Tyrannosaurini from out of Time

Not too long ago, I finished loading supplies into my buckboard and was ready to head on out of town. Of a sudden, I saw Stevia Dolce, the lead baker at the Darwin Ranch. With her was Lotta Lyez who was promoted as an assistant to the cook.

Feeling a mite playful, I asked Lotta if she was going to pick up some Tyrannosaurini, it was between the fettuccine and linguine. She stared a moment, then gave a bit of an "Oh, you!" hand flip as Stevia smiled. The wordplay may not have happened if I had not been reading about the sudden appearance of T. Rex and family.

Despite the storytelling, dinosaurs have no evolutionary history. Research on T. rex has scientists saying they suddenly appeared. That is basically what creationists have been saying.
Tyrannosaurus rex, RGBStock / Kevin Tuck
Some fossil parts were examined again and the critter was renamed because of subtle differences that were found. (I wonder if that's a bit drastic since people, animals, and so on have variations without having to be branded as a different species.) In the report, homage was given to the puny god of evolution, but with a difference. It is known that dinosaurs have no evolutionary history, and these researchers admitted that it's like the Tyrannosaurini line suddenly showed up. Well, that's what biblical creationists have been saying for a mighty long time, old sons.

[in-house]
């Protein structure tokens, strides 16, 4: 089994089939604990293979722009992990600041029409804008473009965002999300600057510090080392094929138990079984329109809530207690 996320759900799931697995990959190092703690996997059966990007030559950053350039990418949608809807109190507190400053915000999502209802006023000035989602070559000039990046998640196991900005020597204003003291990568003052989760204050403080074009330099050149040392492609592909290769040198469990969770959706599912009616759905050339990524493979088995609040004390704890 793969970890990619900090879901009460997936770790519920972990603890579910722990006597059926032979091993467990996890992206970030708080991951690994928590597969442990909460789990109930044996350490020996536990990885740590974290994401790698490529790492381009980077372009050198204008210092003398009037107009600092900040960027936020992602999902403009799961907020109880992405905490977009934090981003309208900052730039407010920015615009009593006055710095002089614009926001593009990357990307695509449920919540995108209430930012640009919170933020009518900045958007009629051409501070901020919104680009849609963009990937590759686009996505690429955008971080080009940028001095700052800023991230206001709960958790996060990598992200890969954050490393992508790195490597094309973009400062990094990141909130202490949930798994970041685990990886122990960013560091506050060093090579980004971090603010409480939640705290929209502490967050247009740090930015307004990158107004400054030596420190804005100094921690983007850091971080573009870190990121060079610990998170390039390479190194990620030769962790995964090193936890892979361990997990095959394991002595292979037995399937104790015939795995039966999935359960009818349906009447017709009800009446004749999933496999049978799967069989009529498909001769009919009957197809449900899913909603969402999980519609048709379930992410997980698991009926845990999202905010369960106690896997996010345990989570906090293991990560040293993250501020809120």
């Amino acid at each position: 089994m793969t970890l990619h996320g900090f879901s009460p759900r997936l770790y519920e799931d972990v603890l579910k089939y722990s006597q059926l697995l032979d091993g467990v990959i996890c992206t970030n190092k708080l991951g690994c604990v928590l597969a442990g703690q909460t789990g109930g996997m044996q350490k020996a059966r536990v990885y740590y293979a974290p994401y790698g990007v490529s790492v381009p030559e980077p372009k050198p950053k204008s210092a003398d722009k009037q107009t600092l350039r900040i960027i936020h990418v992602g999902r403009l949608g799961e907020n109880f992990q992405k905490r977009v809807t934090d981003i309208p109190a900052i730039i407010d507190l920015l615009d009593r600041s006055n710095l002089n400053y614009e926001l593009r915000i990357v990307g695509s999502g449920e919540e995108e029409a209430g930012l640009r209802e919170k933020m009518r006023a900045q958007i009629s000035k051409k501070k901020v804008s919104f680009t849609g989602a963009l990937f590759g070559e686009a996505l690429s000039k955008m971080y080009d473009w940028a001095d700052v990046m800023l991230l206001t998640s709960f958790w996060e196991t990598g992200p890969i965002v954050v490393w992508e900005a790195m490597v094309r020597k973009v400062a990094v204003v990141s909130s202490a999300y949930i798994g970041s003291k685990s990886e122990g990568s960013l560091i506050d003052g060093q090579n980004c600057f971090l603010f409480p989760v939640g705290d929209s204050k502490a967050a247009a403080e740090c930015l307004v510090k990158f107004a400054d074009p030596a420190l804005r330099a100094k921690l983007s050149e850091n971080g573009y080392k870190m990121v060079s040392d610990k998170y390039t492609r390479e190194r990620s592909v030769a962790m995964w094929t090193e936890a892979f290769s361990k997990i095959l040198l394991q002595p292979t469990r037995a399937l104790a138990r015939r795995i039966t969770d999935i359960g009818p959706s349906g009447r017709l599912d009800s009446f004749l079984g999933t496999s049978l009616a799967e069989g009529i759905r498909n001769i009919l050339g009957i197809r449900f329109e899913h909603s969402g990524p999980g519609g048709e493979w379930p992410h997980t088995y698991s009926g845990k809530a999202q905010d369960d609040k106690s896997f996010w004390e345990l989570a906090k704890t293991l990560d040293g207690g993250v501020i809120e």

Publishing in Scientific Reports, an international team of tyrannosaur experts took another look at a partial jaw and skull fragments that were collected from a lakeshore in New Mexico in the 1980s. The team found that overall, it looked like a typical Tyrannosaurus, but subtle differences gave them confidence it deserved a new name—Tyrannosaurus mcraeensis. It’s common to assign new names in the field of paleontology and so is the evolutionary storytelling that this report includes in its discussion of subtle fossil features.

To read it all, see "T. rex Out of Nowhere."